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Rheumatoid arthritis prevention in arthralgia: fantasy or reality?

Abstract

The concept of a ‘window of opportunity’ in treating a disease assumes the existence of a time frame during which the trajectory of the disease can be effectively and permanently modified. In rheumatoid arthritis (RA), optimal timing of this period is presumed to be during the phase before arthritis is clinically apparent and disease is diagnosed. Several proof-of-concept trials of treatment during the ‘arthralgia’ phase of RA have been completed in the past 4 years, with the underlying notion that temporary treatment at this stage could prevent the development of RA or induce a sustained reduction in the burden of disease. This Review summarizes the results of these trials and reflects on the outcomes in relation to the patients’ perspectives. Overall, the majority of symptomatic at-risk individuals could benefit from a fixed period treatment, even if RA does not develop. Various factors must be taken into consideration when translating these findings into clinical practice. More evidence is needed to target the individuals at highest risk, and additional tools are needed to monitor treatment and guide decisions about whether treatment can be discontinued. Without these tools, there is a paradoxical risk of seemingly increasing the incidence of the disease and prolonging disease duration, which is the opposite of what the concept of intervening in the window of opportunity entails.

Key points

  • The therapeutic ‘window of opportunity’ in rheumatoid arthritis presumes that disease processes are less matured and more modifiable in the symptomatic pre-arthritis phase, fuelling the design of ‘prevention trials’.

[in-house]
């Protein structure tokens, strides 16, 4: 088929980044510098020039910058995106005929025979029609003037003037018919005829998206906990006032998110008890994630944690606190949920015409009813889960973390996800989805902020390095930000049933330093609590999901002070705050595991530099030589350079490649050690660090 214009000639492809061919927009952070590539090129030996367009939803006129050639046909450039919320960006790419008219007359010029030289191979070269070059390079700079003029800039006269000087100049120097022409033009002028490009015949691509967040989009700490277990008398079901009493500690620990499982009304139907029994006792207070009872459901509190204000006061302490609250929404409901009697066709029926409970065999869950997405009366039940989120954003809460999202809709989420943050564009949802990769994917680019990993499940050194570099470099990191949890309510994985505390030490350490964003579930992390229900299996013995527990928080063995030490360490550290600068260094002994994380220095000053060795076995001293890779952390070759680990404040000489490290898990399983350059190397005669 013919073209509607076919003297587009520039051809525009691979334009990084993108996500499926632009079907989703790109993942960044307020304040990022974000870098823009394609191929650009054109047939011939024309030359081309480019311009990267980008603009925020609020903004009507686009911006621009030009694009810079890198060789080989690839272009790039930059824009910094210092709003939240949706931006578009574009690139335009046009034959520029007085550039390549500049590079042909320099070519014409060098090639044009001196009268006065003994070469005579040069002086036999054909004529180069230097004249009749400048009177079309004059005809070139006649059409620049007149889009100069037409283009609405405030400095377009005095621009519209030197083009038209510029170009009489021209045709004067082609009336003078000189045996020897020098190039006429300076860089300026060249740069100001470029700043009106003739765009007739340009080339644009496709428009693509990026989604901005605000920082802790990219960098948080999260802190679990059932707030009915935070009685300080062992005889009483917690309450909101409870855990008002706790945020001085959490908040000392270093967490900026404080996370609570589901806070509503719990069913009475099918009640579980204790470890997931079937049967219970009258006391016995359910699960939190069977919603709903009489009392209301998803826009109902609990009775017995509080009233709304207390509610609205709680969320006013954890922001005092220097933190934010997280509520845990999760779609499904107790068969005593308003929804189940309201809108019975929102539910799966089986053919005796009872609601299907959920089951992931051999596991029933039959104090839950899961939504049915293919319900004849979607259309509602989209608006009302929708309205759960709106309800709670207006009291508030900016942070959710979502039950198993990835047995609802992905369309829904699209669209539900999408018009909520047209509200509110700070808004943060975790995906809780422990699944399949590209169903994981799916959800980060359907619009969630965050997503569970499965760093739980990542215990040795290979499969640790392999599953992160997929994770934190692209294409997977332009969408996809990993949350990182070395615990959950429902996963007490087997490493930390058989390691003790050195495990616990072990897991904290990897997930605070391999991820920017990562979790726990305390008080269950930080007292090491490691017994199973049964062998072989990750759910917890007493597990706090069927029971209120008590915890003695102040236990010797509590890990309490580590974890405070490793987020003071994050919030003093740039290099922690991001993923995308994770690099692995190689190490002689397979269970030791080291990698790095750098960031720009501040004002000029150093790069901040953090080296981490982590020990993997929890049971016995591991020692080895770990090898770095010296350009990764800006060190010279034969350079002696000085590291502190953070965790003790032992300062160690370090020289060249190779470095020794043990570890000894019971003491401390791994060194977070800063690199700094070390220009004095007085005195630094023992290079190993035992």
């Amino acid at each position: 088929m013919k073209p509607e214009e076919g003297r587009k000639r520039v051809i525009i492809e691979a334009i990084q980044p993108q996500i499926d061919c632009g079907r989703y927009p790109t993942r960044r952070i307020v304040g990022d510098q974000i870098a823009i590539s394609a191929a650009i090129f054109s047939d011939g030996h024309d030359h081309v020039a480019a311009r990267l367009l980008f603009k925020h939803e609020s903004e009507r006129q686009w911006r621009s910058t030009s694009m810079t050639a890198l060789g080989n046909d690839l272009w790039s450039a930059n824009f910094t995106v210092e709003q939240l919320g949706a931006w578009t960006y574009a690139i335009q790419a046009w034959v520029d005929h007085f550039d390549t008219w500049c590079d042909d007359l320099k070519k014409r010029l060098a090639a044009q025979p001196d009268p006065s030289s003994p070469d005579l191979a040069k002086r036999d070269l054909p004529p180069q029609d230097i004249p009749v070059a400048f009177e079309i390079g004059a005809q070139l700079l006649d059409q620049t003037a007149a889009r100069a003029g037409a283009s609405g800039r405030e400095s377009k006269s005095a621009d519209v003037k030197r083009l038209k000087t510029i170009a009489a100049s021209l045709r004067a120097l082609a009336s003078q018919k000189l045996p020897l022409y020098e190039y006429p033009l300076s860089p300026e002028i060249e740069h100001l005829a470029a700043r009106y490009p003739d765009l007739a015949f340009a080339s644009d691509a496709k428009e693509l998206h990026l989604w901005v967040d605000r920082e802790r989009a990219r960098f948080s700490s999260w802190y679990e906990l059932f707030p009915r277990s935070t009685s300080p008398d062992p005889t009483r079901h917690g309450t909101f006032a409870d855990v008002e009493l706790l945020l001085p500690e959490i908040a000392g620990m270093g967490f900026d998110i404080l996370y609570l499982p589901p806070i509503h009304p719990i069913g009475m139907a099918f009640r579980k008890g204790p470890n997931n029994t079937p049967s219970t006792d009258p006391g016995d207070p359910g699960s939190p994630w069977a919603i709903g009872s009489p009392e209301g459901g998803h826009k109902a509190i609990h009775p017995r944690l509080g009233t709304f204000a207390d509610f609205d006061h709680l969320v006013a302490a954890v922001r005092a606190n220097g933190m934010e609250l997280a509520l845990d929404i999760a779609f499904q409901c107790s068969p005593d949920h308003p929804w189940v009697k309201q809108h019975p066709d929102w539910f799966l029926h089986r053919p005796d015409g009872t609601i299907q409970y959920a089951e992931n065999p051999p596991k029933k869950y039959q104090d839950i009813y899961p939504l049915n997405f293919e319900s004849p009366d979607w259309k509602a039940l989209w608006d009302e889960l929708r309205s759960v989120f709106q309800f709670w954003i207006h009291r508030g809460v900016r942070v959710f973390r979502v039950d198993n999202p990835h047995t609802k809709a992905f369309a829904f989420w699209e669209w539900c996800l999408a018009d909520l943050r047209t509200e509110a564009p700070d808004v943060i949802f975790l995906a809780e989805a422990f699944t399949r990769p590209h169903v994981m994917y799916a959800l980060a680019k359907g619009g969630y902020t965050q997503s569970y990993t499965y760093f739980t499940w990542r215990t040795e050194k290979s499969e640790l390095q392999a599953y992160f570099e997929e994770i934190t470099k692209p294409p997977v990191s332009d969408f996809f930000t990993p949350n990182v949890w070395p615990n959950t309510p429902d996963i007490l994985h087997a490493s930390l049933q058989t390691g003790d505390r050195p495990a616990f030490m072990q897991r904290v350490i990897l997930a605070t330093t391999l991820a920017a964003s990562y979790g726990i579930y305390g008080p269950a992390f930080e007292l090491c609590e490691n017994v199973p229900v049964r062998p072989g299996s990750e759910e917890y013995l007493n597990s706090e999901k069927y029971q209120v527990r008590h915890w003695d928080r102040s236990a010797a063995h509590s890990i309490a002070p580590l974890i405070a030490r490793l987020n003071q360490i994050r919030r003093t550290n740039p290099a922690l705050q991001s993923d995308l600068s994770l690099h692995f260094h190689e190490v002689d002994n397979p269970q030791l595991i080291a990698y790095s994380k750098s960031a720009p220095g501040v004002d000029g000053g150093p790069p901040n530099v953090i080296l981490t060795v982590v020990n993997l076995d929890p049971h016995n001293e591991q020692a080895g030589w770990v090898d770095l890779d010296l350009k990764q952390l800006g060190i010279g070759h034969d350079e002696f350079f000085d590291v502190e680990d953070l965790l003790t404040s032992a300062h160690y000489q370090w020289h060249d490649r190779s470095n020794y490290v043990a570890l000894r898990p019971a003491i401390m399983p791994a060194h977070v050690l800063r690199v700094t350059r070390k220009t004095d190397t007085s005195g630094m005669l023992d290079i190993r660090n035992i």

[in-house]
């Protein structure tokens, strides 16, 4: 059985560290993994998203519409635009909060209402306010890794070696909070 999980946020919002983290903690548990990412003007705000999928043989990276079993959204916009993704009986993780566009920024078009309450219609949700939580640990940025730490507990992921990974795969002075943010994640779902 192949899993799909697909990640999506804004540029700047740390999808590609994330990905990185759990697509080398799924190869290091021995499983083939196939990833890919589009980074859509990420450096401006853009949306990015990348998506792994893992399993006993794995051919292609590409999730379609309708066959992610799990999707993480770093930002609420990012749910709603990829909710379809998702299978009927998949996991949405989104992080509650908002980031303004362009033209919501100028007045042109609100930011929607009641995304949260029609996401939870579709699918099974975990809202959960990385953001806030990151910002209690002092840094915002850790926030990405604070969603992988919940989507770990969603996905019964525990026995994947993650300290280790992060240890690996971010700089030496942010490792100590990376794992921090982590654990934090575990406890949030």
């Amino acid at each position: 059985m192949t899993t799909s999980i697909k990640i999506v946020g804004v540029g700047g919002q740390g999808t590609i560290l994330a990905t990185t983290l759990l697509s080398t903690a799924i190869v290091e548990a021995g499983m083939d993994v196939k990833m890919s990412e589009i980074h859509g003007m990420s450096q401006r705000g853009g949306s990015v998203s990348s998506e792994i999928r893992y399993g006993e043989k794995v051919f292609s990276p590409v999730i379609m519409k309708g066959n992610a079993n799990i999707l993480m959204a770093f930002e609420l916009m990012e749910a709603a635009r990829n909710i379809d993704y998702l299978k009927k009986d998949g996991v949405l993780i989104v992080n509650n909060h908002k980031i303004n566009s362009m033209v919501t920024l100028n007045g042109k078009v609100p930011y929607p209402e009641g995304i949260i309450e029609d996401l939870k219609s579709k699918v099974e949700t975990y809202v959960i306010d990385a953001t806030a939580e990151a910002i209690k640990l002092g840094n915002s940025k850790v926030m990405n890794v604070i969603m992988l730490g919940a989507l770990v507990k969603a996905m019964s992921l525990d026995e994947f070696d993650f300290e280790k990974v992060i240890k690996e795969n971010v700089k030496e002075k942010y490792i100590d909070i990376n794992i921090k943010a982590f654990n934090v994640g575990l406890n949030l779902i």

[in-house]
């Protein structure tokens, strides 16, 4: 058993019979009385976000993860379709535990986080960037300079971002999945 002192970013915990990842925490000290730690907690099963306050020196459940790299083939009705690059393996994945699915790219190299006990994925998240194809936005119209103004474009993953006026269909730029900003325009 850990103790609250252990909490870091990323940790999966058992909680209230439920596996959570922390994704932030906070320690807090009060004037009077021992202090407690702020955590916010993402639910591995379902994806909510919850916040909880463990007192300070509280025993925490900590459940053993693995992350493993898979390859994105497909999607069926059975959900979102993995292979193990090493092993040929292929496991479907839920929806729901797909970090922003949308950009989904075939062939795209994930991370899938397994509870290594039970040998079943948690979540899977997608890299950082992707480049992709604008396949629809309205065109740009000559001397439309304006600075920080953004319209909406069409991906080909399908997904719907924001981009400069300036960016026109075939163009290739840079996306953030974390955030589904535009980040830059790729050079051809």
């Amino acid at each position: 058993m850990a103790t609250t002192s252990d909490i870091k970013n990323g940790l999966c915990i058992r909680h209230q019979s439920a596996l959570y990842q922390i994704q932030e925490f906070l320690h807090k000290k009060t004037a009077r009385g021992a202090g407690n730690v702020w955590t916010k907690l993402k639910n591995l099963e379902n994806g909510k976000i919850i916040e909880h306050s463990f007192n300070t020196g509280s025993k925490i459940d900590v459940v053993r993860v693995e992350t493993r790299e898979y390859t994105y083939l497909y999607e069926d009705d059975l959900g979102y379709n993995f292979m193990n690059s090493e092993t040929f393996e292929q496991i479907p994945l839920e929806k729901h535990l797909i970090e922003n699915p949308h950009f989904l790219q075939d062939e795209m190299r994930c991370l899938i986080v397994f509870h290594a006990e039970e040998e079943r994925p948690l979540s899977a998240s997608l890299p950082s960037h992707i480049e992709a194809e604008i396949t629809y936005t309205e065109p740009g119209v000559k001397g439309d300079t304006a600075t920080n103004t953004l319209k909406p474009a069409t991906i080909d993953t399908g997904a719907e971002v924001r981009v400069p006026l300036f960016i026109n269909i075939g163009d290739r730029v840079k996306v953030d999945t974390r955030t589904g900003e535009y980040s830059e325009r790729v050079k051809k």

• Although the populations studied in these trials varied slightly, the at-risk individuals included those with a combination of symptoms (clinically suspect arthralgia), autoantibodies and subclinical inflammation on imaging.

  • The first ‘proof-of-concept’ prevention trials suggest that disease modification could be possible with temporary treatment initiated in an at-risk pre-arthritis phase.

  • Nonetheless, treatment in a symptomatic at-risk phase without clinical arthritis is not yet recommended by any treatment guideline.

  • Before findings can be implemented, validated tools are needed for risk stratification to guide treatment-start decisions and for monitoring (a ‘disease activity score for clinically suspect arthralgia’) to guide treatment-withdrawal decisions.

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Fig. 1: Conceptual difference between disease suppression and prevention.
Fig. 2: Duration of DMARD treatment for rheumatoid arthritis: current, ideal and worst-case scenarios.

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All authors researched data for the article, contributed substantially to discussion of the content and reviewed and/or edited the manuscript before submission. H.W.v.S. and A.H.M.v.d.H.-v.M. wrote the article.

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Correspondence to Hanna W. van Steenbergen or Annette H. M. van der Helm-van Mil.

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van Steenbergen, H.W., Cope, A.P. & van der Helm-van Mil, A.H.M. Rheumatoid arthritis prevention in arthralgia: fantasy or reality?. Nat Rev Rheumatol 19, 767–777 (2023). https://doi.org/10.1038/s41584-023-01035-y

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